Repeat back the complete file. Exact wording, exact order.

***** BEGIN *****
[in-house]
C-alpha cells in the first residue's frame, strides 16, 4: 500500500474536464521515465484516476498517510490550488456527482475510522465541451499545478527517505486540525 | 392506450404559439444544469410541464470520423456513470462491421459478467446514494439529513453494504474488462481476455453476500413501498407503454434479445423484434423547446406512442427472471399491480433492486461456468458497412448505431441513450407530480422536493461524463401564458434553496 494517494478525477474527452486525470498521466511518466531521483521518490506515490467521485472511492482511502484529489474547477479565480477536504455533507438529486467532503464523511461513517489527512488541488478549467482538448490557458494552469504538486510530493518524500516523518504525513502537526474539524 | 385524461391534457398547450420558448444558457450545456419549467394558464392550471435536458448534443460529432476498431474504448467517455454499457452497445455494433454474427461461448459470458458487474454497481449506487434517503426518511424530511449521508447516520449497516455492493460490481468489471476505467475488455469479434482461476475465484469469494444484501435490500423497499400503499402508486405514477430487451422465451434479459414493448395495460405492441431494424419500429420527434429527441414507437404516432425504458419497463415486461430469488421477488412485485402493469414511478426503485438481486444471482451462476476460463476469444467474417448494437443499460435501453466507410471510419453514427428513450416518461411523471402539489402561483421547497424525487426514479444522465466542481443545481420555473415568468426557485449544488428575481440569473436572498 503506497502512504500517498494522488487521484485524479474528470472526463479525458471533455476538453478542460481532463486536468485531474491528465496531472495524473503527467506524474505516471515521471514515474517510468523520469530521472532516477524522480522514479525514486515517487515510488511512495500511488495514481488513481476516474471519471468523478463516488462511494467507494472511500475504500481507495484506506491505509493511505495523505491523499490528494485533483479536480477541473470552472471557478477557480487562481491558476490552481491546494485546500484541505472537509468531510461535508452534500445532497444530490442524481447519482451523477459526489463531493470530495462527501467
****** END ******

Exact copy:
[in-house]
C-alpha cells in the first residue's frame, strides 16, 4: 500500500474536464521515465484516476498517510490550488456527482475510522465541451499545478527517505486540525 | 392506450404559439444544469410541464470520423456513470462491421459478467446514494439529513453494504474488462481476455453476500413501498407503454434479445423484434423547446406512442427472471399491480433492486461456468458497412448505431441513450407530480422536493461524463401564458434553496 494517494478525477474527452486525470498521466511518466531521483521518490506515490467521485472511492482511502484529489474547477479565480477536504455533507438529486467532503464523511461513517489527512488541488478549467482538448490557458494552469504538486510530493518524500516523518504525513502537526474539524 | 385524461391534457398547450420558448444558457450545456419549467394558464392550471435536458448534443460529432476498431474504448467517455454499457452497445455494433454474427461461448459470458458487474454497481449506487434517503426518511424530511449521508447516520449497516455492493460490481468489471476505467475488455469479434482461476475465484469469494444484501435490500423497499400503499402508486405514477430487451422465451434479459414493448395495460405492441431494424419500429420527434429527441414507437404516432425504458419497463415486461430469488421477488412485485402493469414511478426503485438481486444471482451462476476460463476469444467474417448494437443499460435501453466507410471510419453514427428513450416518461411523471402539489402561483421547497424525487426514479444522465466542481443545481420555473415568468426557485449544488428575481440569473436572498 503506497502512504500517498494522488487521484485524479474528470472526463479525458471533455476538453478542460481532463486536468485531474491528465496531472495524473503527467506524474505516471515521471514515474517510468523520469530521472532516477524522480522514479525514486515517487515510488511512495500511488495514481488513481476516474471519471468523478463516488462511494467507494472511500475504500481507495484506506491505509493511505495523505491523499490528494485533483479536480477541473470552472471557478477557480487562481491558476490552481491546494485546500484541505472537509468531510461535508452534500445532497444530490442524481447519482451523477459526489463531493470530495462527501467